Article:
Yes. I was six years old when I played in the under 13s. We moved into Warrnambool when I was 12 to live so I went and played with St John’s which became Warrnambool’s under 16 side. I was lucky to have played in the under 16 premiership side when we defeated South Warrnambool. The game was a thriller. We were down six goals at half-time but ended up winning in extra time. I played in a reserves premiership with Warrnambool when I was 16 years old but played my first senior game with Dennington when I was on permit from Warrnambool. Gerard Sully was the coach at Dennington at the time. It would have been in 1998. When I was 19 I decided to go on an overseas trip. I sold my ute, fridge, couch and four calves and bought a round-the-world ticket. I had $800 spending money in my pocket. My trip started in Canada and after one week I had run out of money. I got a job on a dairy farm and tried to save a quid before going over to Ireland. I stayed at a place called Trim in Ireland and I worked as a plasterer. I had a stint working in England before I decided to come home.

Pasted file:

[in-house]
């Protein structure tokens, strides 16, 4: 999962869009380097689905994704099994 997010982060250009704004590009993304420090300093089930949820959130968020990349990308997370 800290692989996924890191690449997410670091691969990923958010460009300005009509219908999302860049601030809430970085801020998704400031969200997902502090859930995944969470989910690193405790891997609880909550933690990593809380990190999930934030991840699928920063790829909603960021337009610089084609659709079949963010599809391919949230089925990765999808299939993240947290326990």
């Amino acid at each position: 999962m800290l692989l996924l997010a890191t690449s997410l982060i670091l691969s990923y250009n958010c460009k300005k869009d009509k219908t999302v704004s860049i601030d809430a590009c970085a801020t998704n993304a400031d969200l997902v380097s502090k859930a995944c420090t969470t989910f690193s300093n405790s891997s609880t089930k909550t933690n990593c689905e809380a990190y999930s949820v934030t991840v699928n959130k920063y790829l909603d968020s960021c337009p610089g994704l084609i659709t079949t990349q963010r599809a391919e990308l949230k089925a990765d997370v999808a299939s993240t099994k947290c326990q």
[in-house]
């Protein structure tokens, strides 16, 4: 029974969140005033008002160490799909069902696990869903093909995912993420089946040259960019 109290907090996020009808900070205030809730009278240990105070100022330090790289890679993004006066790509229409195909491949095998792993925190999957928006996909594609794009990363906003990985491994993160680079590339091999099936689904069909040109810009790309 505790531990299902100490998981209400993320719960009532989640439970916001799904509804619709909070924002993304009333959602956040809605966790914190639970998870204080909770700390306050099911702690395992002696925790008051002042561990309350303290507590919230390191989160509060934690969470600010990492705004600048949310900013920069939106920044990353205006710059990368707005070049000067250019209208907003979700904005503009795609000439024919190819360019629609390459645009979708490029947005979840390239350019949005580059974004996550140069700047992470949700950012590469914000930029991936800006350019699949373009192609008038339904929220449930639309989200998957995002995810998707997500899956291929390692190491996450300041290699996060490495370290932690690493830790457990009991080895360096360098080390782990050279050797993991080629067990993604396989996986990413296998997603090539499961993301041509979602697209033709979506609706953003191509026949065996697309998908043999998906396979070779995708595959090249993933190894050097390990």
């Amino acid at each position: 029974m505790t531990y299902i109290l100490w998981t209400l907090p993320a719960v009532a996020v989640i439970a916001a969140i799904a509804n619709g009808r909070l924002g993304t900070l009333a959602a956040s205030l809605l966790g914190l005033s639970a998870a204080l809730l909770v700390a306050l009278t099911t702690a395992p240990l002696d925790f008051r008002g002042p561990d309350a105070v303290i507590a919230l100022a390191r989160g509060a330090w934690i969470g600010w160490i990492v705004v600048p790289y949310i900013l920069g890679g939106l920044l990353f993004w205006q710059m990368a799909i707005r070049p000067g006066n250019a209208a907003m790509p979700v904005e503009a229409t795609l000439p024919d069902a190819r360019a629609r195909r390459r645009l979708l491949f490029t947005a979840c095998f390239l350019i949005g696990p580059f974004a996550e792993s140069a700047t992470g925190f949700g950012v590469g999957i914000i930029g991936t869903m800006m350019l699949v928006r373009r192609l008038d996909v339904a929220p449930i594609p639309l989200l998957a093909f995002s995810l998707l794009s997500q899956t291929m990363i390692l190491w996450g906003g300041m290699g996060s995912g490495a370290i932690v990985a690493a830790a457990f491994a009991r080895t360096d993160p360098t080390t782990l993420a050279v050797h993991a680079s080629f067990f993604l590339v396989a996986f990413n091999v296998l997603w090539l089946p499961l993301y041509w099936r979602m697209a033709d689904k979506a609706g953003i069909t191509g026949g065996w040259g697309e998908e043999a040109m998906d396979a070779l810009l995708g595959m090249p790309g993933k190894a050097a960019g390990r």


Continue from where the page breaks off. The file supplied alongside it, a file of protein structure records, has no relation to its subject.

When you were overseas did you play any sports?

When I was living in Canada I played ice hockey and did some bull riding. I rode in two different bull riding associations on Saturdays and Sundays. It was an amazing experience. When I came back to Warrnambool Butch Smith had a chat to me and my brother Sam out at the Shamrock Hotel and asked if we would play for Dennington again. We were always going to go back and play for them.

During your footy career you’ve showed that you had a fair bit of ability. Have you had any regrets that you didn’t play more games in the Hampden Football Netball League instead of the Warrnambool and District league?

Not really. I’ve enjoyed playing out at Dennington. It’s a great family club. I’ve just loved being involved with my family and friends at the club. I’ve had a few HFNL clubs ring me over the years but I’ve just told them I’m happy where I am out at Dennington.

Darcy, what are some of the highlights from your career?